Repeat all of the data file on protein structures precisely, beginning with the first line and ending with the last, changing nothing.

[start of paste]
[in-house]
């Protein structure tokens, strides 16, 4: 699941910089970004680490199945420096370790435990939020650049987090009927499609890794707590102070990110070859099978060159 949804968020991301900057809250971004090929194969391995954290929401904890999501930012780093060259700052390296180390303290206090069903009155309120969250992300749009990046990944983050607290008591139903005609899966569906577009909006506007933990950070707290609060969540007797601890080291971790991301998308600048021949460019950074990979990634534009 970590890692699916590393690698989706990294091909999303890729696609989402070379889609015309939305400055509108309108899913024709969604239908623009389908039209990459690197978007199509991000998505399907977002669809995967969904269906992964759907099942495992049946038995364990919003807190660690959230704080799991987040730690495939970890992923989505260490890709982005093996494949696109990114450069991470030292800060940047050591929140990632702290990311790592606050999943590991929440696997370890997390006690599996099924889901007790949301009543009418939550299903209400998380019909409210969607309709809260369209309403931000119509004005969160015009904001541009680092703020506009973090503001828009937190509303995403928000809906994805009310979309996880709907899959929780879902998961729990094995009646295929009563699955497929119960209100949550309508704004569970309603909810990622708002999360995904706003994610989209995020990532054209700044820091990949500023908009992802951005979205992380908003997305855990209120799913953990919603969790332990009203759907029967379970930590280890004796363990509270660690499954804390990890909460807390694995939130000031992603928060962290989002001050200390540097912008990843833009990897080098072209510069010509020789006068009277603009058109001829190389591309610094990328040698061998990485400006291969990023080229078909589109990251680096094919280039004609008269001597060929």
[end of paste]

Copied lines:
[in-house]
């Protein structure tokens, strides 16, 4: 699941910089970004680490199945420096370790435990939020650049987090009927499609890794707590102070990110070859099978060159 949804968020991301900057809250971004090929194969391995954290929401904890999501930012780093060259700052390296180390303290206090069903009155309120969250992300749009990046990944983050607290008591139903005609899966569906577009909006506007933990950070707290609060969540007797601890080291971790991301998308600048021949460019950074990979990634534009 970590890692699916590393690698989706990294091909999303890729696609989402070379889609015309939305400055509108309108899913024709969604239908623009389908039209990459690197978007199509991000998505399907977002669809995967969904269906992964759907099942495992049946038995364990919003807190660690959230704080799991987040730690495939970890992923989505260490890709982005093996494949696109990114450069991470030292800060940047050591929140990632702290990311790592606050999943590991929440696997370890997390006690599996099924889901007790949301009543009418939550299903209400998380019909409210969607309709809260369209309403931000119509004005969160015009904001541009680092703020506009973090503001828009937190509303995403928000809906994805009310979309996880709907899959929780879902998961729990094995009646295929009563699955497929119960209100949550309508704004569970309603909810990622708002999360995904706003994610989209995020990532054209700044820091990949500023908009992802951005979205992380908003997305855990209120799913953990919603969790332990009203759907029967379970930590280890004796363990509270660690499954804390990890909460807390694995939130000031992603928060962290989002001050200390540097912008990843833009990897080098072209510069010509020789006068009277603009058109001829190389591309610094990328040698061998990485400006291969990023080229078909589109990251680096094919280039004609008269001597060929």